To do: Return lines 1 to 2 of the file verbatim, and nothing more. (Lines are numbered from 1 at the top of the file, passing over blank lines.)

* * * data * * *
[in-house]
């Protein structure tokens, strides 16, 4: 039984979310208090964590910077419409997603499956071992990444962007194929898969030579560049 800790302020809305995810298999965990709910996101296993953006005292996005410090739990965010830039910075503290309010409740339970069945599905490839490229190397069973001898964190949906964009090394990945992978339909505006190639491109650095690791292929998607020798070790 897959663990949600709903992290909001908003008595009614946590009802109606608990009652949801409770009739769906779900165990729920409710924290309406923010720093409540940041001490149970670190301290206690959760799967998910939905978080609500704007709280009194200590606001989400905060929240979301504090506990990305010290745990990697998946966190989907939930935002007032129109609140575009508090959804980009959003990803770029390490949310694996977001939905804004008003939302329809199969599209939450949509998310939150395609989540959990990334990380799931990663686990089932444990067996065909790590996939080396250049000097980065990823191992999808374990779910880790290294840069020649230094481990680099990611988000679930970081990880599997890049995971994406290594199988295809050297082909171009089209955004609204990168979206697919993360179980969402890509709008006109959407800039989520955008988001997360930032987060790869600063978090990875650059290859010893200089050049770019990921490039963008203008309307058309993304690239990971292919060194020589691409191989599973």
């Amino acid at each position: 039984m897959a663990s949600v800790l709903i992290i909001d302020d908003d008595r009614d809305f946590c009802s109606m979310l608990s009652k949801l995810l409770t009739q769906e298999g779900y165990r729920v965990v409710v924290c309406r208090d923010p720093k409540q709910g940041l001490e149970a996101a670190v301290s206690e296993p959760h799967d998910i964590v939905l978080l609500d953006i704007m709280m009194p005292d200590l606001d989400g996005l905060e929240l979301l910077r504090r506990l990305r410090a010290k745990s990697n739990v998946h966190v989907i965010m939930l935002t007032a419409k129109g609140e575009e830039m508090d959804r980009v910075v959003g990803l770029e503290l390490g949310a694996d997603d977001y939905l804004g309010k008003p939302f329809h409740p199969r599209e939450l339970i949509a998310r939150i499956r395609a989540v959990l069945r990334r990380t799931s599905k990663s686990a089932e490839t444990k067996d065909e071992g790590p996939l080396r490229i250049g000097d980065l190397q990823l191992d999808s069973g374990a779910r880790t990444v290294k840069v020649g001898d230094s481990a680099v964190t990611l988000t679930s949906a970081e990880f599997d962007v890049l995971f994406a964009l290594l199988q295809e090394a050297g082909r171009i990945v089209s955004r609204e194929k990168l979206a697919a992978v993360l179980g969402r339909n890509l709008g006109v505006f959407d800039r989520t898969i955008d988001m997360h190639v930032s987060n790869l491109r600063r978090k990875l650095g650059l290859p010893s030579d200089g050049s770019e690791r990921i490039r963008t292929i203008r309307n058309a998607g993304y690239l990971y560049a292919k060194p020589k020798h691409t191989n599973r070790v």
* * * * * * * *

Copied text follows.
[in-house]
């Protein structure tokens, strides 16, 4: 039984979310208090964590910077419409997603499956071992990444962007194929898969030579560049 800790302020809305995810298999965990709910996101296993953006005292996005410090739990965010830039910075503290309010409740339970069945599905490839490229190397069973001898964190949906964009090394990945992978339909505006190639491109650095690791292929998607020798070790 897959663990949600709903992290909001908003008595009614946590009802109606608990009652949801409770009739769906779900165990729920409710924290309406923010720093409540940041001490149970670190301290206690959760799967998910939905978080609500704007709280009194200590606001989400905060929240979301504090506990990305010290745990990697998946966190989907939930935002007032129109609140575009508090959804980009959003990803770029390490949310694996977001939905804004008003939302329809199969599209939450949509998310939150395609989540959990990334990380799931990663686990089932444990067996065909790590996939080396250049000097980065990823191992999808374990779910880790290294840069020649230094481990680099990611988000679930970081990880599997890049995971994406290594199988295809050297082909171009089209955004609204990168979206697919993360179980969402890509709008006109959407800039989520955008988001997360930032987060790869600063978090990875650059290859010893200089050049770019990921490039963008203008309307058309993304690239990971292919060194020589691409191989599973």